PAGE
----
One big attraction of pricey Microsoft computers over cheaper brands is that there is no crapware, and I can confirm that. There is one specific Surface app but it just offers some extra help and configuration options and never gets in your face. No horrible McAfee or Symantec garbage, no custom system management software that nags you to register your device, nothing whatsoever. Frankly if Microsoft can keep selling devices at competitive prices all other Windows laptop makers deserve to go out of business on that count alone.

What About Surface Laptop 3?

Shortly after I bought this Surface Laptop 2 Microsoft held its annual Surface event which included an announcement of the successor model. You can find a good overview at Anandtech. Although the Surface Laptop 3 is of course once again improved I’m not too sad to have missed out, as most changes were rather marginal.

Let’s start with ports. Surface Laptop 2 was rightly criticized for its dearth of ports but Laptop 3 is barely any better. All it does is replace the Mini Display Port with one lonely USB-C port. I guess Microsoft really likes selling its overpriced Surface Dock units after all. (No, I didn’t get one of those as I don’t really need it.)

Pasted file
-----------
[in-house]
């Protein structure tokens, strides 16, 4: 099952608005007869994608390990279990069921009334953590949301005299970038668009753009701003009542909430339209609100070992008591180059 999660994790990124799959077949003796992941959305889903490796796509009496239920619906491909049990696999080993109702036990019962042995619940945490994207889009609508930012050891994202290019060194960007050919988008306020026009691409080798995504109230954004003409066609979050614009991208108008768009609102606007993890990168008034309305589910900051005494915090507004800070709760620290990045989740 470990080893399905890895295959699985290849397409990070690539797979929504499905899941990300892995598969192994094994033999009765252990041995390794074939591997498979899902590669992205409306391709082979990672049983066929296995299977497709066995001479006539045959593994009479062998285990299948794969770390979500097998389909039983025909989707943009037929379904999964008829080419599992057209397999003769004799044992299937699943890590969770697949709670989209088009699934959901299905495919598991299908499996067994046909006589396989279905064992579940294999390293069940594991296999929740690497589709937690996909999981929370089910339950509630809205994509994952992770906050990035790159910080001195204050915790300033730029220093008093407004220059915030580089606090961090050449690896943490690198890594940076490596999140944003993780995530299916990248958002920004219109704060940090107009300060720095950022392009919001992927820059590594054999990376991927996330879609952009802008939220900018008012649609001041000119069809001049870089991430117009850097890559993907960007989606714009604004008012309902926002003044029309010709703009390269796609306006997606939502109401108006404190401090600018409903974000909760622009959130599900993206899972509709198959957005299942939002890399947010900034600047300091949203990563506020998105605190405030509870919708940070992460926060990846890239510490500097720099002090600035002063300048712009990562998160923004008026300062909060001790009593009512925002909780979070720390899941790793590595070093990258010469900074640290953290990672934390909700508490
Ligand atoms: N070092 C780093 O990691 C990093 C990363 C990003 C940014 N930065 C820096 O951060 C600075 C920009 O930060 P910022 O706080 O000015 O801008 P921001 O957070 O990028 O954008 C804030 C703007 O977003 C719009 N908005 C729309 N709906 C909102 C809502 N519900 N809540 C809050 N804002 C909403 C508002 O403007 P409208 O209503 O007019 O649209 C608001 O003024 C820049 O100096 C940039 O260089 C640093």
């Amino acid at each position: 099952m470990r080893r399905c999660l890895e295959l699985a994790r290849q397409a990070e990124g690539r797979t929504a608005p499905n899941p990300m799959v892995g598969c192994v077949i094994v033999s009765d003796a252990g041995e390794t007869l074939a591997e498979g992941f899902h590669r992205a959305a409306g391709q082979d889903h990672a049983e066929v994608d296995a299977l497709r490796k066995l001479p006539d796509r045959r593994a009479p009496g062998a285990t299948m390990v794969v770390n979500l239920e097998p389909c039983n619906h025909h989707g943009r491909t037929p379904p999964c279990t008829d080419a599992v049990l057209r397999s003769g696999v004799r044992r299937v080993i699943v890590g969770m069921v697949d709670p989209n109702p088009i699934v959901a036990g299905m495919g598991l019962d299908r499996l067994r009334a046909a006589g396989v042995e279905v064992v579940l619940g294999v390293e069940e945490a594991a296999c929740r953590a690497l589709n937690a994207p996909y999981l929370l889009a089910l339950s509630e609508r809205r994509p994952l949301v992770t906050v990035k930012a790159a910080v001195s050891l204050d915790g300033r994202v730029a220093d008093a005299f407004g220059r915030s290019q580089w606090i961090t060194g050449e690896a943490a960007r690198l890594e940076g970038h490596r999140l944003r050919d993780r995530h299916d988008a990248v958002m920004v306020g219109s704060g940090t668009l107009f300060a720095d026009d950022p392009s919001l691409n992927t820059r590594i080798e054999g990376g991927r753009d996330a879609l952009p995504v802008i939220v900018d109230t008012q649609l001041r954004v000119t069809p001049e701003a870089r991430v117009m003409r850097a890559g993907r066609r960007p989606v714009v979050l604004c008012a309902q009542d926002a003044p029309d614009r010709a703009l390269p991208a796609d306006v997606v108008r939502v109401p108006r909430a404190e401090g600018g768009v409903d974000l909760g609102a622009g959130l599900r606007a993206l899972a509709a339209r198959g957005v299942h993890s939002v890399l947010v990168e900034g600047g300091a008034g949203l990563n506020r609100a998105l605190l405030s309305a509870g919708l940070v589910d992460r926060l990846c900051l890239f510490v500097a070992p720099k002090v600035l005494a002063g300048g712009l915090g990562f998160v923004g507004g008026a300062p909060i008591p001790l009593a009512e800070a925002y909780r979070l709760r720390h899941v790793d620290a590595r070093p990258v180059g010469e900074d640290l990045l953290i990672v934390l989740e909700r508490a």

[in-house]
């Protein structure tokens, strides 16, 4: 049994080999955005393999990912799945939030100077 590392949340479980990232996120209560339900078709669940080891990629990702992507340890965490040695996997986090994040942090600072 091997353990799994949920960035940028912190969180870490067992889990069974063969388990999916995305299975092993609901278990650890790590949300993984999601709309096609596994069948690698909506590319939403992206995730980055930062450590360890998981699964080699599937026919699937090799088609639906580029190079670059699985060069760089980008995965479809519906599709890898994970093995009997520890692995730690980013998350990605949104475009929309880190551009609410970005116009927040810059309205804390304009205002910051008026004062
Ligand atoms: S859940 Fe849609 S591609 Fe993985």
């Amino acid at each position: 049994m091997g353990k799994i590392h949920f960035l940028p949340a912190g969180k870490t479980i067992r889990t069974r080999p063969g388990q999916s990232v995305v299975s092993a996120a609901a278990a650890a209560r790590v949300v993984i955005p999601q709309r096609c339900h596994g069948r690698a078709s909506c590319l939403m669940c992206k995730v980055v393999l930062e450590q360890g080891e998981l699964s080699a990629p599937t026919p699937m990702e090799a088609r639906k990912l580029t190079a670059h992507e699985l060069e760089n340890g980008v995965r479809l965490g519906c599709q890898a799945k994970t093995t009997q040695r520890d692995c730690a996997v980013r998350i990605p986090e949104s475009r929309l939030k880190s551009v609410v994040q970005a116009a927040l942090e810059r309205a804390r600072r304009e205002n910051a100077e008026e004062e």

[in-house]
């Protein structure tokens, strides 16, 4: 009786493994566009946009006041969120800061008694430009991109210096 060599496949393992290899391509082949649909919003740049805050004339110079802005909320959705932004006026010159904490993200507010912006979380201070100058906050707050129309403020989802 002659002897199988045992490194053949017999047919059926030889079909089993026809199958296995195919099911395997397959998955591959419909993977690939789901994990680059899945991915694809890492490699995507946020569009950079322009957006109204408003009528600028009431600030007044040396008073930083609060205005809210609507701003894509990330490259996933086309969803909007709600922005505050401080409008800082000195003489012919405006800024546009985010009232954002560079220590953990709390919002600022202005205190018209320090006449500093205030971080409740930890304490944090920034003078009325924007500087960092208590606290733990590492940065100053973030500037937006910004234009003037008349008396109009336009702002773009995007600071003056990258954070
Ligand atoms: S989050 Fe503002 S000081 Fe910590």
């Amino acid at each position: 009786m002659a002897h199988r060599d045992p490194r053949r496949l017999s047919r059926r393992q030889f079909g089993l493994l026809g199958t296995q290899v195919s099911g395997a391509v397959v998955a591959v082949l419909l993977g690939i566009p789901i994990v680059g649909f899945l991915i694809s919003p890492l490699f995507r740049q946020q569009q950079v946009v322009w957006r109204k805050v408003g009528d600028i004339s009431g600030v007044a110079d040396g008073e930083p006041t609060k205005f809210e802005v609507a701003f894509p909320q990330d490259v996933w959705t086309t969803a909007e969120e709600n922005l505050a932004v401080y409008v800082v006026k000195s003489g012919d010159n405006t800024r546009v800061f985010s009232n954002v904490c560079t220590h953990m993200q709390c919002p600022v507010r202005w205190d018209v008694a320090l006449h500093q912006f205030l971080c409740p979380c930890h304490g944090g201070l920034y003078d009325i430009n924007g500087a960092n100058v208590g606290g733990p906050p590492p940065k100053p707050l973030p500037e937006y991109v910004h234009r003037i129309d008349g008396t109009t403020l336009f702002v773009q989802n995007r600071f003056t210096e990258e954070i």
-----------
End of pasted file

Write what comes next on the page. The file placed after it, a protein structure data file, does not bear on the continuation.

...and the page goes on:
Screen, camera, and speakers (with Dolby Audio Premium) appear to be completely identical. The keyboard has slightly reduced key travel and the touchpad is a bit bigger, but in both cases Laptop 2 is just fine for me. The Intel CPU got bumped from 8th to 10th generation and RAM went from LPDDR3 to LPDDR4X. Both changes should somewhat improve computing power, but probably not that much outside of benchmarks.

One substantial difference is the integrated Intel GPU which went from UHD 620 to the much more powerful Iris Plus G7. However, since it’s still an ultraportable laptop with a relatively weak CPU and limited disk space I’m not sure what this extra GPU capability is good for. I certainly don’t plan on playing demanding games on that device, I have a desktop for that! Then again, I don’t have the device and welcome corrections if it’s actually capable of such things.

A new addition to the Surface Laptop 3 lineup is a 15″ screen model that’s powered by an AMD Ryzen 5/7, based on the Zen+ CPU and Vega GPU architecture and co-designed by Microsoft. This should be the version that’s most suitable for graphically intensive applications, though we’ll have to wait for reviews on that. The latest devices are certainly worth considering, but if you can get the previous revision substantially cheaper and don’t mind the inferior GPU that’s probably the best bang for the buck.

The Microsoft Account Trick

There was some talk online that Microsoft has recently intensified its war on Windows 10 offline accounts. I can neither confirm nor deny that since I took the simple expedience of not connecting to WiFi until after setup was complete. If you do that Windows 10 has no choice but create an offline account, and if you don’t want password security either you can just leave that field blank and continue.